Air Cargo Capacity Comes Back

Air Cargo Capacity Comes Back

For more than two years, demand for air cargo vastly exceeded supply. But now, at the end of 2022, air freight capacity is approaching pre-pandemic norms. What happens now?

Anyone who has taken an introductory economics course has likely learned about the forces of supply and demand. If not, the post-2020 air cargo market could provide a lesson.

A combination of factors threw air cargo capacity for a loop in 2021. On one hand, U.S. retail sales reached $5.6 trillion in 2020, and then added another $1 trillion in 2021, the Census Bureau found.

On top of that, data from healthcare improvement firm Premier Inc. shows that hospitals spent more than $3 billion on personal protective equipment (PPE) in the first two years of the pandemic.

Many PPE products had to be transported from overseas. Unfortunately, this coincided with sharp declines in international air travel. While U.S. imports rose 20.7% in 2021, according to the U.S. Bureau of Economic Analysis, data from the International Air Transport Association (IATA) shows that global passenger traffic in 2021 was only 58.4% of 2019 levels.

Lower Capacity, Higher Rates

“When the passenger airlines stopped flying internationally, it sucked a lot of capacity out of the system,” explains Neel Jones Shah, executive vice president and global head of air freight at Flexport, a San Francisco-based freight forwarder and customs brokerage.

“Supply was nowhere close to meeting demand, so rates went up by three or four times what they historically were,” Shah adds.

More than a few conditions have changed since then. For one, many airlines added additional freighters to their fleets or converted passenger planes to mitigate passenger travel shortfalls in the wake of the pandemic.

“Airlines looked to cargo to limit their losses during COVID,” says Robert Burdette, vice president of strategy at Shapiro, a Baltimore-based customs brokerage. “They had to find ways to get the most use out of each airplane.”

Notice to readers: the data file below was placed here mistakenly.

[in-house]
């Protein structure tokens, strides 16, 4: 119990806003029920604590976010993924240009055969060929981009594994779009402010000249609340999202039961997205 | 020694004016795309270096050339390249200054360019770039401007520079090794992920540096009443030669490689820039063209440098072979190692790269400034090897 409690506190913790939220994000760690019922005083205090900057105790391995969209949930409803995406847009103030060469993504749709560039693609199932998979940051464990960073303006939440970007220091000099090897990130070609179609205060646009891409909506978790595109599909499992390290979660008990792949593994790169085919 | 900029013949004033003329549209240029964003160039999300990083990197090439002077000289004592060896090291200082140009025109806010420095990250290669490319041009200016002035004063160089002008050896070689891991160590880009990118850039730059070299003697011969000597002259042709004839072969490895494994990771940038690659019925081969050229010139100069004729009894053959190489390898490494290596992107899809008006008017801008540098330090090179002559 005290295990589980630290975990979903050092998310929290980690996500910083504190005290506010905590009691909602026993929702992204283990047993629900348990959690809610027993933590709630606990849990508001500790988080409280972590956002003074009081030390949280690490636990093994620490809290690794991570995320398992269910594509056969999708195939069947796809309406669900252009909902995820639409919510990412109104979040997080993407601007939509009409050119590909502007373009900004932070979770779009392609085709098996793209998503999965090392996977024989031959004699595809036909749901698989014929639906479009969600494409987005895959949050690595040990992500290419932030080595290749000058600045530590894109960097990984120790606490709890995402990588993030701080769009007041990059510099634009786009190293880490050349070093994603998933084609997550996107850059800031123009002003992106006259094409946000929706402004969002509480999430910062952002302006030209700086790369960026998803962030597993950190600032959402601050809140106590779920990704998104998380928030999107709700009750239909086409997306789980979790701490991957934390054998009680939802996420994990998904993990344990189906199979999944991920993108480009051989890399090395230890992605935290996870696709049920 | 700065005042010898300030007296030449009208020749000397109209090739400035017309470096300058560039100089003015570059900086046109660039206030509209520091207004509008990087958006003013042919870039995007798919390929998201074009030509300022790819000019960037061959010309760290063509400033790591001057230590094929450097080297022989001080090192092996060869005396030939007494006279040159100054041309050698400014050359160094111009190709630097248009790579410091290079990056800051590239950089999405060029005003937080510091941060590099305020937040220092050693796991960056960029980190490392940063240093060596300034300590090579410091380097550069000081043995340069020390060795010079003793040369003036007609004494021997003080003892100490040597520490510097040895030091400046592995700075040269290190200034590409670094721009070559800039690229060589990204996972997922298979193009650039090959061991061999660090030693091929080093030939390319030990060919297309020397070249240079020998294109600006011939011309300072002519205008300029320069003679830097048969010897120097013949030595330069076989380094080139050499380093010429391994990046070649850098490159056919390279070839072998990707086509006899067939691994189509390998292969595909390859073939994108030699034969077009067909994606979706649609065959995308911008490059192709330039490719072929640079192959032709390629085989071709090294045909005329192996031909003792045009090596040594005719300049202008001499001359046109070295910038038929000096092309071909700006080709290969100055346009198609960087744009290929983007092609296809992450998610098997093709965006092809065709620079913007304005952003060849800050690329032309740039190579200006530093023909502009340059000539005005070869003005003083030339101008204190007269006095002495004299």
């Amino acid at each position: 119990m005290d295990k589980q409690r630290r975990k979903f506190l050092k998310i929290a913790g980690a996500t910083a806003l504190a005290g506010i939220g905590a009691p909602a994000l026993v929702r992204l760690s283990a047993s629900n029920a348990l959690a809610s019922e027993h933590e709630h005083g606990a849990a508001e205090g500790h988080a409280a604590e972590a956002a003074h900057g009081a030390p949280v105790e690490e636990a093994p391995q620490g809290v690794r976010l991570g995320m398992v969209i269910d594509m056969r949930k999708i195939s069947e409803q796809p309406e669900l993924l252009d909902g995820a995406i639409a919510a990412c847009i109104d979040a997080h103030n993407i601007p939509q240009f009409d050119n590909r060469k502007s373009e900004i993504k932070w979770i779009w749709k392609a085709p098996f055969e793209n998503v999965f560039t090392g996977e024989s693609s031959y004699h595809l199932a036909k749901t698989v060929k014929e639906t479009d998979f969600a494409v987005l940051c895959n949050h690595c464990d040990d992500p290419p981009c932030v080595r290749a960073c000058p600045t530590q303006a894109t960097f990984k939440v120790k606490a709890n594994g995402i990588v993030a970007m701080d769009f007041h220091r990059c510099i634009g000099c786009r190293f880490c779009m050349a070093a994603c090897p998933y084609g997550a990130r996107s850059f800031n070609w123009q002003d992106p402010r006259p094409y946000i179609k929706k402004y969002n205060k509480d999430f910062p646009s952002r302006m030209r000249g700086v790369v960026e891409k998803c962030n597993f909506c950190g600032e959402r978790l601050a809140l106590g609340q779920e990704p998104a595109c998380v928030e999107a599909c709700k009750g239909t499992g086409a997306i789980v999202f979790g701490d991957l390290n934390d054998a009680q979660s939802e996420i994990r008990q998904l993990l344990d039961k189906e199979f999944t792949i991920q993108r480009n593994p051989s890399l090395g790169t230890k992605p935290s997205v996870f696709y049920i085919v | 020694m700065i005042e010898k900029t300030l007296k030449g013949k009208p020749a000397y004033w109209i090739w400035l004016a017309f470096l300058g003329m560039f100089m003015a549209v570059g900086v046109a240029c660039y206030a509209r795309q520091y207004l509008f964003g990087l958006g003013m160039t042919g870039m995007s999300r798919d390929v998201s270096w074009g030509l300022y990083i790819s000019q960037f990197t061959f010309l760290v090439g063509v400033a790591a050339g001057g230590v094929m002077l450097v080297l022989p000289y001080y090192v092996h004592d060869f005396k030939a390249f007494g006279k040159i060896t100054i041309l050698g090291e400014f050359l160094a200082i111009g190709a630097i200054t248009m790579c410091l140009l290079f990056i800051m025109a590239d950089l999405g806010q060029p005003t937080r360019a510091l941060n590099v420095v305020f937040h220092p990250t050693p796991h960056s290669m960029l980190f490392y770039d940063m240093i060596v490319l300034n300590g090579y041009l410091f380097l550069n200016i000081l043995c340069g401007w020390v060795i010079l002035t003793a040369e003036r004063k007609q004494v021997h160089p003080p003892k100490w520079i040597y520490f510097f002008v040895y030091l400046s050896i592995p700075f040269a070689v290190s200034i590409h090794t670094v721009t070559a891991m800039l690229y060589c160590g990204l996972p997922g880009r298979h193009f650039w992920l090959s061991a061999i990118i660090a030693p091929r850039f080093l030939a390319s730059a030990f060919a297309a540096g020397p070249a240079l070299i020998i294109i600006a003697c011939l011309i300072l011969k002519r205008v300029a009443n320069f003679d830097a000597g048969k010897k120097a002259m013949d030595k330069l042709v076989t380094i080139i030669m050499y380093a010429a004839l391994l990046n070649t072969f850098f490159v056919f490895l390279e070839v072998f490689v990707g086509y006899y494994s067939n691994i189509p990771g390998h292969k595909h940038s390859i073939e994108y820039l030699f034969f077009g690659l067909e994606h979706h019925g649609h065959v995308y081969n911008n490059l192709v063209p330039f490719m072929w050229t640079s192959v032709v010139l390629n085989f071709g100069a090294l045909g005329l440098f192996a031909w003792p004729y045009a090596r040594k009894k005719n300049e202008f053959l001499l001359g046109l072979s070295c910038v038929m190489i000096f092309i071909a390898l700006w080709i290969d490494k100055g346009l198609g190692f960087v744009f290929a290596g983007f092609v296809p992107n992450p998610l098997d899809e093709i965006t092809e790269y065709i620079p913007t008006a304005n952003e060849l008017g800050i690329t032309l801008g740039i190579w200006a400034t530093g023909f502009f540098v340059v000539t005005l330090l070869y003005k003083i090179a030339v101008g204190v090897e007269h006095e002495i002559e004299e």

More Capacity Here to Stay

Additional cargo capacity won’t go away after air travel normalizes, Burdette warns. Domestic airlines transported 674 million passengers in 2021, according to the Bureau of Travel Statistics. That’s 82.5% more travelers than in 2020, but still 27.3% fewer enplanements than in 2019.

Enplanements continued to grow in 2022. Domestic U.S. revenue passenger kilometers (a measure of actual passenger traffic) climbed 7% annually in August 2022, peak travel season, IATA reports. Global revenue passenger kilometers rose 67.7% annually that month, to reach 73.7% of 2019 levels. Air travel will recover to 94% of pre-pandemic levels in 2023, then reach 103% of it in 2024, IATA predicts.

These numbers indicate that passenger plane belly capacity—which accounts for 54% of air cargo capacity, according to Boeing—will be readily available within two years. When that happens, Burdette explains, airlines could become saturated with excess supply.

“A lot of alternatives to passenger aircraft were put in place during the pandemic,” Burdette explains. “Those aircraft won’t be thrown away. It will be interesting to watch the airline industry deal with its excess capacity.”